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VICTOR JOECKS: How Apple Vision Pro makes the case for God

Apple’s newest gadget makes a powerful case for God’s existence.

You can now buy an Apple Vision Pro. It’s an expensive headset worn over your eyes that combines altered and virtual reality. Apple markets it as a “revolutionary spatial computer.” Instead of seeing them on a desktop or phone screen, apps float in front of you. Forget using a traditional mouse. You can control and manipulate programs using your eyes, hands and voice.

“Built upon decades of Apple innovation, Vision Pro is years ahead and unlike anything created before — with a revolutionary new input system and thousands of groundbreaking innovations,” Apple CEO Tim Cook said.

The theme of invention comes up repeatedly in Apple’s marketing. The Vision Pro uses a “revolutionary operating system” and boasts “unrivaled innovation in hardware.”

Set aside your thoughts on this technology, although put me in the “terrified it will entertain people into isolation and misery” category. Putting 23 million pixels into a headset doesn’t happen by accident. Its cameras, sensors and microphones are engineering marvels. Transforming purified silicon into a computer chip is a long and delicate process. Something this detailed and functional could only be designed.

Yet many people believe that’s the origin story of something much more complex — human beings. However impressed you are with any modern technology, you should be more impressed by the human body. Adults have an estimated 28 trillion to 36 trillion cells. DNA contains biological information that directs physical development. The brain has 100 billion neurons that make 100 trillion connections.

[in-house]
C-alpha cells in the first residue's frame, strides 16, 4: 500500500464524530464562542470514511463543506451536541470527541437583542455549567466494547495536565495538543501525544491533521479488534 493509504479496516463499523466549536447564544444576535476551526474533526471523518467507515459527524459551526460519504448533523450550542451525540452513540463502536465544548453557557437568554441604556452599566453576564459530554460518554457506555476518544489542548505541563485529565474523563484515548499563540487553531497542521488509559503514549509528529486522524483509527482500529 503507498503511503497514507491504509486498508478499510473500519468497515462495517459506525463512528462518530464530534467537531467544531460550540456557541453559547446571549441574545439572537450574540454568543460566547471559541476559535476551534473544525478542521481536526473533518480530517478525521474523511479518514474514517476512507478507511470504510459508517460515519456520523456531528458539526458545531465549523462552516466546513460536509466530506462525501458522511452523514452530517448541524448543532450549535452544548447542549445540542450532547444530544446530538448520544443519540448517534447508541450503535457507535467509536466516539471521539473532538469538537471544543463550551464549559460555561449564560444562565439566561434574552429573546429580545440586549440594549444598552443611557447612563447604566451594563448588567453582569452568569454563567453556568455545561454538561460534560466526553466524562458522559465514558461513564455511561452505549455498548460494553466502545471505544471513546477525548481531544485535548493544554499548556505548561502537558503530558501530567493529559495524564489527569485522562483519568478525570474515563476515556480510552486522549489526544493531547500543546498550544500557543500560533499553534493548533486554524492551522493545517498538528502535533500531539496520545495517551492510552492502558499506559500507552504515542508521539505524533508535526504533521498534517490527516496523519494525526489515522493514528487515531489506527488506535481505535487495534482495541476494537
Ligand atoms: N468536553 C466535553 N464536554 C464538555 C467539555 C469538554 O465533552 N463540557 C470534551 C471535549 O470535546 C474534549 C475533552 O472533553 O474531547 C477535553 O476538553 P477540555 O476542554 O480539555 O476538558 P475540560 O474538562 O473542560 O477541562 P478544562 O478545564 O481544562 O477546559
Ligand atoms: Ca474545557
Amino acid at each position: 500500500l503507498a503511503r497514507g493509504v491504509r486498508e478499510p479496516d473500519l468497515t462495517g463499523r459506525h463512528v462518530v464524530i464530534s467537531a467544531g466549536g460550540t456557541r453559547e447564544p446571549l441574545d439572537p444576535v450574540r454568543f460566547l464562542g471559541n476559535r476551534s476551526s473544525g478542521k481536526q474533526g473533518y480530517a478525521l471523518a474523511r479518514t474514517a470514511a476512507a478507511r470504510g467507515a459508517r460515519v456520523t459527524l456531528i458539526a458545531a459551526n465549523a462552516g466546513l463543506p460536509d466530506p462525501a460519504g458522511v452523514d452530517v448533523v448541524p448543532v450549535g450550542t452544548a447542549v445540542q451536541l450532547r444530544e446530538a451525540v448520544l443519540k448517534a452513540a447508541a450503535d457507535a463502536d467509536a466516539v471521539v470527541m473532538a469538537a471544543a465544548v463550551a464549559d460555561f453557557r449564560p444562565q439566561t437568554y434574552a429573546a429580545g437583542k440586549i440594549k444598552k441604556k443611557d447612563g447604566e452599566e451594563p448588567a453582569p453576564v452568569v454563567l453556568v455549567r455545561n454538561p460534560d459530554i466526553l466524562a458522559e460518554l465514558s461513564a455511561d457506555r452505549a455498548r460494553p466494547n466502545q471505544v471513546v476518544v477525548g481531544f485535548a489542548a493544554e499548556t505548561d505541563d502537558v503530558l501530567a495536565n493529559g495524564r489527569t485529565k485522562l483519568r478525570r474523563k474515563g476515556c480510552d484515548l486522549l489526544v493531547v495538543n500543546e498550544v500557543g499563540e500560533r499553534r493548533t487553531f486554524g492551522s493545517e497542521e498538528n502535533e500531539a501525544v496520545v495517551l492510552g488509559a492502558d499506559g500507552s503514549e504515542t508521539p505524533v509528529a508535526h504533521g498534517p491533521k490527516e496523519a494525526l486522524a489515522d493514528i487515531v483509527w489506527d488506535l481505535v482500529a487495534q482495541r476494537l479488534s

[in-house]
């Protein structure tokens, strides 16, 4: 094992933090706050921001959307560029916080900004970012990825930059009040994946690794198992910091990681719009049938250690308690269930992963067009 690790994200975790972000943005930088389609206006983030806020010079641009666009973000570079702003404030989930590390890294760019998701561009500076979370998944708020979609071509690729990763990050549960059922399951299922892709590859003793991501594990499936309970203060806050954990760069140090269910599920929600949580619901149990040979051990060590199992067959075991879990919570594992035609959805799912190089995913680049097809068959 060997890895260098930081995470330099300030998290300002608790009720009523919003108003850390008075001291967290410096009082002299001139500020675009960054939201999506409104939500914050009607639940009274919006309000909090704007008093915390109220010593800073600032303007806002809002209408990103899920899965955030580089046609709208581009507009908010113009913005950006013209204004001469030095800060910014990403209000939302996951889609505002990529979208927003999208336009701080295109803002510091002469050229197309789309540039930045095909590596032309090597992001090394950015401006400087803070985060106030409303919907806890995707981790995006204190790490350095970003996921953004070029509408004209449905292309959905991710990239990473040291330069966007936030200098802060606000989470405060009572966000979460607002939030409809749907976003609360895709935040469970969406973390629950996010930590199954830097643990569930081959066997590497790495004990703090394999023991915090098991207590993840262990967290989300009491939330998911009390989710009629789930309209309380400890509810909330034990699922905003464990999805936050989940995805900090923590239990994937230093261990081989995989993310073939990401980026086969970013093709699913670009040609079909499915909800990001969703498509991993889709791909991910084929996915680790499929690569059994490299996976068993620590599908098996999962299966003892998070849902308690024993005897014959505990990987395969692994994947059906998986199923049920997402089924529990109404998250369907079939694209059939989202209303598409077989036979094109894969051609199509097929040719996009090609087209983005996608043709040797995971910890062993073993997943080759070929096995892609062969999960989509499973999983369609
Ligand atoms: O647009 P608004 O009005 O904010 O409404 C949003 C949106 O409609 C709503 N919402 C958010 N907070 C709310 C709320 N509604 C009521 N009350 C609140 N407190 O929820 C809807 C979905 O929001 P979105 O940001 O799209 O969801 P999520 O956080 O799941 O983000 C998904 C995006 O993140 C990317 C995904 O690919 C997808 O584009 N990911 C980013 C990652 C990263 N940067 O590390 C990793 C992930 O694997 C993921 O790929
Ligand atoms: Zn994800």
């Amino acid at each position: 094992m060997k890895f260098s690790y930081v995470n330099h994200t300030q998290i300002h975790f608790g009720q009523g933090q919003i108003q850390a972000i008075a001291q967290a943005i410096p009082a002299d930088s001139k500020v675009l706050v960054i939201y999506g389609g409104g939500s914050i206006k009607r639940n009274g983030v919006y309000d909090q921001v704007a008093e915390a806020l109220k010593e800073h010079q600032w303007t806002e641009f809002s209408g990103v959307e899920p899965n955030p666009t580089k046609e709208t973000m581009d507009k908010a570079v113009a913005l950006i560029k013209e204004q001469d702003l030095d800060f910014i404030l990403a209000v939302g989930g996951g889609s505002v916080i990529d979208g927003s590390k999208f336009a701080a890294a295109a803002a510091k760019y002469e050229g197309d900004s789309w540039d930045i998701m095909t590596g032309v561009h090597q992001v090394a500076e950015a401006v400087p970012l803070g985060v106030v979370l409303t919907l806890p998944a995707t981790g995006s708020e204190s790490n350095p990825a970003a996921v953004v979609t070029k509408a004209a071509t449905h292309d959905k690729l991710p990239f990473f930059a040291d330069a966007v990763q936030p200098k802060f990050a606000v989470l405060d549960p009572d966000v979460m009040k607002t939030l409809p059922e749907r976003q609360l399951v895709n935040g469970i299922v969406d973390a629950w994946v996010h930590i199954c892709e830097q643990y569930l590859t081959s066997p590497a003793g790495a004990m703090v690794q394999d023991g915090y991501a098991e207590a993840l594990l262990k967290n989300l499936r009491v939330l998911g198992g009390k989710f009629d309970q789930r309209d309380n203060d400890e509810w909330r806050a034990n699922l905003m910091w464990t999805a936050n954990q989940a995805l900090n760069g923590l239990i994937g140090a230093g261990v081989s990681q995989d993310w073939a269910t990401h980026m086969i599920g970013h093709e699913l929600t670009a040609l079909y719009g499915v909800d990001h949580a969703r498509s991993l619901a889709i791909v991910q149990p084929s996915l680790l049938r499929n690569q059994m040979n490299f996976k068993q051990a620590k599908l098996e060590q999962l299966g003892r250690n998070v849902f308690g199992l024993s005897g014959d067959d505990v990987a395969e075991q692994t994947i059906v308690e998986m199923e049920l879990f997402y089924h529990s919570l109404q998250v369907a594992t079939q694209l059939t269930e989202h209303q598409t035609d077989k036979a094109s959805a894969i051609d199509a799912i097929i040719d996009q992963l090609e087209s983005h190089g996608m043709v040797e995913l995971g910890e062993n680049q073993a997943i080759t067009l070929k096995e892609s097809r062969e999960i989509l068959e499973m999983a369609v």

Perhaps most amazingly of all, humans reproduce. A fertilized egg grows and develops based on information contained in a baby’s unique DNA. This would be like your cellphone mating with your spouse’s cellphone and producing a tiny third cellphone that grows over time. Despite decades of innovation by millions of people, that level of technology isn’t close to existing.

Even some evolutionists acknowledge organisms such as plants and people couldn’t come about by accident. “Chance is not a solution, given the high levels of improbability we see in living organisms, and no sane biologist ever suggested that it was,” atheist Richard Dawkins wrote in his book “The God Delusion.”

He argues that the alternative to design is natural selection. That does occur within species. But evolutionists want to claim it’s the undirected mechanism that moved life from single-celled organisms to humans.

Natural selection “breaks the problem of improbability up into small pieces,” he wrote. “Each of the small pieces is slightly improbable, but not prohibitively so.”

Consider two problems. First, Dawkins doesn’t dismiss the issue of apparent design. He transfers it to something even more complex. An analogy. Say your friend argues that computer chips came about without a designer. You point out their incredible complexity. His counter is to note it came from a chip factory. That doesn’t dismiss design as a cause. It obligates him to describe why the entire factory wasn’t designed. That’s harder than explaining away design in a single chip.

Second, the likelihood of those “small pieces” happening is prohibitively improbable. As Stephen Meyer details in “Signature in the Cell,” what happens at the cellular level isn’t like building with Legos. What goes on with amino acids and proteins is detailed and precise.

The chance “of producing the suite of proteins necessary to service a minimally complex cell by chance alone … completely dwarfs the probabilistic resources of the whole universe,” Meyer found.

Yes, that’s prohibitive.

Whether you’re wearing the Vision Pro or not, you should see the conclusion. Both the creation of complex machines and human beings requires a designer.

Contact Victor Joecks at vjoecks@reviewjournal.com or 702-383-4698. Follow @victorjoecks on X.

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